WESTERLY — Sandra Laub had a sense there was more to the woman born Beatrice Rose Stella Tanner and known to the world as "Mrs. Pat."

Laub, an actress who has taught English at Chariho High School for the last 18 years and has been performing on stages across Rhode Island, Connecticut and New York for decades, knows strong women when she sees them.

Born in 1865, Beatrice Rose Stella Tanner Campbell was a renowned English actress known for her "portrayal of characters at once passionate and intelligent," according to the University of Chicago Library.

"The daughter of Jon Tanner, an English businessman in India, and Maria Romanini, an Italian countess, she began her professional stage career in 1888," according to the library, and her famous Shakespearean roles were Juliet, Lady Macbeth and Ophelia.

She also starred as Mélisande in Maeterlinck's "Pélleas and Mélisande," and in the title roles in Ibsen's dedda Gabler," Hofmannsthal's "Elektra," and Yeat's "Deirdre," the library reports.

Most notable, perhaps, was that she was cast in the role of Eliza Doolittle in "Pygmalion," by the great George Bernard Shaw himself. "Pygmalion," of course, is the play known by audiences today as "My Fair Lady."

Mrs. Campbell also went on to have a passionate love affair with Shaw, despite the fact they both were married at the time.

"She is a fascinating figure," said Laub one afternoon last week as she described "Mrs. Campbell! Mr. Shaw.," her upcoming two-person play at the Granite Theatre. "And she was never given her due."

So about 20 years ago, she said, she wrote "Mrs. Campbell!, Mr. Shaw.," a play about Campbell and her relationship with Shaw.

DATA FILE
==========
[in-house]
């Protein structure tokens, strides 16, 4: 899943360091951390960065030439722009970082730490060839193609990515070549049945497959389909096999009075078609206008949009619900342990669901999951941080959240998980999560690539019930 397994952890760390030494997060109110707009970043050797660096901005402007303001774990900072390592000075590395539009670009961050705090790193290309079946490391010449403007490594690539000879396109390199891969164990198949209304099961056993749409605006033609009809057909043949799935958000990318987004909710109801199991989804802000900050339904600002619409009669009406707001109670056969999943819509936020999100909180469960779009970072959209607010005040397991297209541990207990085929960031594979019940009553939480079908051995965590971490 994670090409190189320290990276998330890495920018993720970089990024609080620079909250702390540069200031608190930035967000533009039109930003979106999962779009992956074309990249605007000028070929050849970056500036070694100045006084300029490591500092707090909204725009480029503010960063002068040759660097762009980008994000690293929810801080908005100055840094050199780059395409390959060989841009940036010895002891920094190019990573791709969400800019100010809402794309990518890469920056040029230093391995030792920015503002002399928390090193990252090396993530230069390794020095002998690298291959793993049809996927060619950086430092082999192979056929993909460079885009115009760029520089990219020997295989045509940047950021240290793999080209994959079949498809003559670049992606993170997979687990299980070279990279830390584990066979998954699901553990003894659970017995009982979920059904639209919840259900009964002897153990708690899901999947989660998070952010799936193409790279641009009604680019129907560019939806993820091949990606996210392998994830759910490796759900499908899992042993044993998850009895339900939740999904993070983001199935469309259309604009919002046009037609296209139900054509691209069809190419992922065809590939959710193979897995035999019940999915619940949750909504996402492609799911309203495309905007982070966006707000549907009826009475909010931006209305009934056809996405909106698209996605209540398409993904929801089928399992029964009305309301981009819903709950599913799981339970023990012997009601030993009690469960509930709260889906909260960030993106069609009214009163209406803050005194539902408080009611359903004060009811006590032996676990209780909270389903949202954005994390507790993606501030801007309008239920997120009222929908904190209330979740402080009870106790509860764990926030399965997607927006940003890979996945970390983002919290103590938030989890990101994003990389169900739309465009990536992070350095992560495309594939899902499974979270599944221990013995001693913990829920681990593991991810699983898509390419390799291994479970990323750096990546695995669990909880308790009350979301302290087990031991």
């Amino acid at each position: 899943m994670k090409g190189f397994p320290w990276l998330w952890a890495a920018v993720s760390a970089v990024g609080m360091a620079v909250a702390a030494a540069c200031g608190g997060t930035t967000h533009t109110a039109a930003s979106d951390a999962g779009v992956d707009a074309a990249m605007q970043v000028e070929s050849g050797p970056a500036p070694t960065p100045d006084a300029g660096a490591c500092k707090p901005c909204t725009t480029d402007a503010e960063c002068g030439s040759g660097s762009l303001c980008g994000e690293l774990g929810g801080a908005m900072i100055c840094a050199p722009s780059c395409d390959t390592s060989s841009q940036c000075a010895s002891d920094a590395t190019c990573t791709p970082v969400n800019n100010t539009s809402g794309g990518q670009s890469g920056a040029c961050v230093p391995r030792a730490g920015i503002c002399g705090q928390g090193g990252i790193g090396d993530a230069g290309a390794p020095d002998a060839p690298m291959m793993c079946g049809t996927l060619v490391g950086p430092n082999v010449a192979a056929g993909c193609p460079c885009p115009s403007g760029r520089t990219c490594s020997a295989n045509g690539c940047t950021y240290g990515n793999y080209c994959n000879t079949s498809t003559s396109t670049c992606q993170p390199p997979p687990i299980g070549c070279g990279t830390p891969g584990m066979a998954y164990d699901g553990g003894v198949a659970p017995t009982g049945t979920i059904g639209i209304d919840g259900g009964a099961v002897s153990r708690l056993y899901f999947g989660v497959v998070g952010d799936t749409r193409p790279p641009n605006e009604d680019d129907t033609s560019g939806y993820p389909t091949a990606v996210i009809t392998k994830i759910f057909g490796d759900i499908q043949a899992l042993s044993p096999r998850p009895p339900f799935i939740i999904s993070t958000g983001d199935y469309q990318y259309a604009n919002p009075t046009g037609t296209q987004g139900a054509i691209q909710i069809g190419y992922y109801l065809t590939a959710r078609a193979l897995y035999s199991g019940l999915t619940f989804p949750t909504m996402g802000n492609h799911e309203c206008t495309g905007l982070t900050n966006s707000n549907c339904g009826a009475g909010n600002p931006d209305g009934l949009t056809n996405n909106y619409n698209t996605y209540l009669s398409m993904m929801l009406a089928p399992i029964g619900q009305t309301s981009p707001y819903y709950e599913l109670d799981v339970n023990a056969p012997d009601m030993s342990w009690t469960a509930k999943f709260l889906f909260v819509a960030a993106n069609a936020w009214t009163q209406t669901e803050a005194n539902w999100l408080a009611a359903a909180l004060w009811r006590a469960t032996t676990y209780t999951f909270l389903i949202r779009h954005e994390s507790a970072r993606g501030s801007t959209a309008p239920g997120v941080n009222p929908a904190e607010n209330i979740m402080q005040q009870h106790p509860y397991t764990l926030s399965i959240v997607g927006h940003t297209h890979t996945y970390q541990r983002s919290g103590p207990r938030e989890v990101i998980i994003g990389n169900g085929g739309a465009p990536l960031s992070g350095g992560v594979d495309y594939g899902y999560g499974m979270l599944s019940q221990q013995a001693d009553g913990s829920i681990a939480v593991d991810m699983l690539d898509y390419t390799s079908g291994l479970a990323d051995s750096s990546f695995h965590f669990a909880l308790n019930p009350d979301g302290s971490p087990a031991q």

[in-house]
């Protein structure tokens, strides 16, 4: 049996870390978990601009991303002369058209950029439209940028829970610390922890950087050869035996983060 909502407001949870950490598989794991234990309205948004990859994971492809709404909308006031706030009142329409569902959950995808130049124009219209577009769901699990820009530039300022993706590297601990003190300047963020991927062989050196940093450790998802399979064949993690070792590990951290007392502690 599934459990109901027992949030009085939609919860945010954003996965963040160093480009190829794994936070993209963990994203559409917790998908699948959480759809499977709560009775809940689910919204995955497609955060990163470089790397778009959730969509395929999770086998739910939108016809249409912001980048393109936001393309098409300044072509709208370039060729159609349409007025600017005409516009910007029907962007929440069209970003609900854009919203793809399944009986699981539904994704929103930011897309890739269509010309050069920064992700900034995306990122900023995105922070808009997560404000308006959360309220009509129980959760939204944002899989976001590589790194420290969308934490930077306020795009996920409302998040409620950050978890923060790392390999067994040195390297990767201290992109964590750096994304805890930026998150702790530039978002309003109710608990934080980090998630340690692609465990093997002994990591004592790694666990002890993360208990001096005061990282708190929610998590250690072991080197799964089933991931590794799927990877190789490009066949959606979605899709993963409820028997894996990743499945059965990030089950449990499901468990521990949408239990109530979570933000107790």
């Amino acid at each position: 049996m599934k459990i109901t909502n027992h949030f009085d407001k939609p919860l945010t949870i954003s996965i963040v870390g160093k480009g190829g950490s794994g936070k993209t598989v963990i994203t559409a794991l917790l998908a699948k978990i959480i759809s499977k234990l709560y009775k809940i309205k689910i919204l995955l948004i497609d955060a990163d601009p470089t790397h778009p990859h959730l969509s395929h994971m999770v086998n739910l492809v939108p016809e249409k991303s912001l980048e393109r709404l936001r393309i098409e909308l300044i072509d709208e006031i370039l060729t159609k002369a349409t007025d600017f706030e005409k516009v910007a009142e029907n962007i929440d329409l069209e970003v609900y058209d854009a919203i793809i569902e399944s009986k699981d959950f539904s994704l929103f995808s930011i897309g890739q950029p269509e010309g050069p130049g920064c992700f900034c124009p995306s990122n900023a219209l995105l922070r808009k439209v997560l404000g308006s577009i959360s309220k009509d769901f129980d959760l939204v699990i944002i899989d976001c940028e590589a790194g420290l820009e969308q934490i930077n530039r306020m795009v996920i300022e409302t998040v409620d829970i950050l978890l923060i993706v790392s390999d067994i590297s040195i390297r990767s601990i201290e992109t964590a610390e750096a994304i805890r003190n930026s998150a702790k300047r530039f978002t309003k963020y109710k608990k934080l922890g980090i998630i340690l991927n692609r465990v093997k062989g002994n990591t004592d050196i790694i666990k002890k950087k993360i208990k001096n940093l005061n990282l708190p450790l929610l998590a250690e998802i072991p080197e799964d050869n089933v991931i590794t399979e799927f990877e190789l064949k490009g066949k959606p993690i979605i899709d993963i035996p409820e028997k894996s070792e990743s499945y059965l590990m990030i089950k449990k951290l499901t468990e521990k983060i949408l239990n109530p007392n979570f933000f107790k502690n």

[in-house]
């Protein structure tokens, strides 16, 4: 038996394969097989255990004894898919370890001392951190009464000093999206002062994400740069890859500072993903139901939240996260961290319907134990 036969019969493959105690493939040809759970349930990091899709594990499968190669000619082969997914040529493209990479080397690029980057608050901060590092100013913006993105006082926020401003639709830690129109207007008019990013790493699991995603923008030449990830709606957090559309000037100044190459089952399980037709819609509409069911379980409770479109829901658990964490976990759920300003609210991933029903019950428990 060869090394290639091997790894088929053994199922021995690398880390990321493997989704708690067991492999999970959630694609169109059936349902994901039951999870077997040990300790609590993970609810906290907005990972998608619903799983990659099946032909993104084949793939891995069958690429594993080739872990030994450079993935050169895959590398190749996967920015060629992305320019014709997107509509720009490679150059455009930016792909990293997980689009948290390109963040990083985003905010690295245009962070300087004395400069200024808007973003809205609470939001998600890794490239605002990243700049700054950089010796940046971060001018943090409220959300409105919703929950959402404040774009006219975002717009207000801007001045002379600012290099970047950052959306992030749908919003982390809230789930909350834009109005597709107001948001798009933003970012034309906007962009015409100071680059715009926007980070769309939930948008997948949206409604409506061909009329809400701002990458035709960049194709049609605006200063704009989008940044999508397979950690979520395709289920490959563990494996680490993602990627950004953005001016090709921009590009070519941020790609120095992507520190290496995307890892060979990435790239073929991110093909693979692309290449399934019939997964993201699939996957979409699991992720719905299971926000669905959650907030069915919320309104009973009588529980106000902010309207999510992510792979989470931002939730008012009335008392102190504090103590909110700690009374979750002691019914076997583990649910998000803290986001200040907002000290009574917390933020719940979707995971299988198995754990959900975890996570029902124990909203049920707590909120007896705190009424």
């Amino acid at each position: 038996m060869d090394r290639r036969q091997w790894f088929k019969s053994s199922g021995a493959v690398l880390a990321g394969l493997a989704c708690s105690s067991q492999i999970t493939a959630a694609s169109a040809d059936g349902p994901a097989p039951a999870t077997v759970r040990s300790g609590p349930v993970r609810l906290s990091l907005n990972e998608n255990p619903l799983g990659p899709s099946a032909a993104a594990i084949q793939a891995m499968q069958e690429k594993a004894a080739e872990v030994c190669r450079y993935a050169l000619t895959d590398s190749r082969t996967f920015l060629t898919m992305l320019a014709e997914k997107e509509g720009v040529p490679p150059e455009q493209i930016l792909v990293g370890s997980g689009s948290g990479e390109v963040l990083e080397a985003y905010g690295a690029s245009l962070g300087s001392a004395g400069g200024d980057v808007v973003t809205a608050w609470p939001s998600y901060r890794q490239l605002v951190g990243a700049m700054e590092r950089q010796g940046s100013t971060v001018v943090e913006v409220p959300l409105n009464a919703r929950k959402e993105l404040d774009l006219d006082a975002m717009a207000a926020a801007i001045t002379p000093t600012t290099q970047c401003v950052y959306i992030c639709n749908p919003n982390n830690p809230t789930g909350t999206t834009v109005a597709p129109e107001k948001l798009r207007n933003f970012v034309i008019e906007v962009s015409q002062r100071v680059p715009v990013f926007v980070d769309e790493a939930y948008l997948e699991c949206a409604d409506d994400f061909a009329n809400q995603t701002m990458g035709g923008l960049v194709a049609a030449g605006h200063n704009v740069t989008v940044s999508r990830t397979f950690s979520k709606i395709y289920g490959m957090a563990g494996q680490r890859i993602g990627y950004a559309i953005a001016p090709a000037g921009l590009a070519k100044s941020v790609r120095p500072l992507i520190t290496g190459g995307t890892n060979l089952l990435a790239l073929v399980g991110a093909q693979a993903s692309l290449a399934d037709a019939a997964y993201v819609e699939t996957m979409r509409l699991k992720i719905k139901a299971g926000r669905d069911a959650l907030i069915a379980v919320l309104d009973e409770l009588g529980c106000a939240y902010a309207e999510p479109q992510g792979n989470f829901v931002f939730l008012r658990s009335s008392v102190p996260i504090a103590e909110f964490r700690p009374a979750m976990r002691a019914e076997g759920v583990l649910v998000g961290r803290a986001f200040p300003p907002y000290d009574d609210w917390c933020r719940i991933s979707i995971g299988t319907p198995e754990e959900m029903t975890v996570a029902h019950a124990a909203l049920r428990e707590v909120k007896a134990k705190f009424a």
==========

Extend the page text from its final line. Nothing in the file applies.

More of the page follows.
"She was Shaw's muse," said Laub. "She was a famous actress at the time, a powerful female artist who managed her own affairs."

Laub was so intrigued by Campbell that she pored over hundreds of "intimate, exquisitely personal letters" the two wrote and exchanged from 1912 to 1940, and read "Dear Liar: A Comedy of Letters," a play by Jerome Kilty about Campbell and Shaw's relationship.

Also, Laub said, "In a business dominated by men," Campbell held her own. 

She was quite intelligent, Laub said, noting that the letters underscore the wit, wisdom and passion of their relationship.

Laub said she spent time during the long days of the pandemic updating her original play.

On Friday night, she will take to the stage herself in her revised version of "Mrs. Campbell! Mr. Shaw."

Playing opposite her, in the role of George Bernard Shaw will be Richard Noble, an actor who has appeared onstage at many theaters throughout Massachusetts and Rhode Island, including the Gamm Theatre.

Noble, who most recently appeared in the acclaimed Boston Shakespeare Company production of "The Tempest," makes for a "fabulous Shaw," Laub said.

"It will be our first in-person foray," she said. "The Granite has been so generous and so good about keeping live theatre going."

Laub, who has performed in "Golda’s Balcony" — the William Gibson play that tells the life story of Golda Meir as she progresses from Russian immigrant to American school teacher to a leader of international politics as the fourth Prime Minister of Israel — many times over the years, also performed at the Granite as Bella in "Lost Yonker," several years ago.

Laub said "Mrs. Campbell! Mr. Shaw." is a "historical record of a bygone era, one that echoes the timeless and universal joys and sorrows of middle-aged people growing older, and perhaps wiser ... wise enough to poke fun at themselves and the world."

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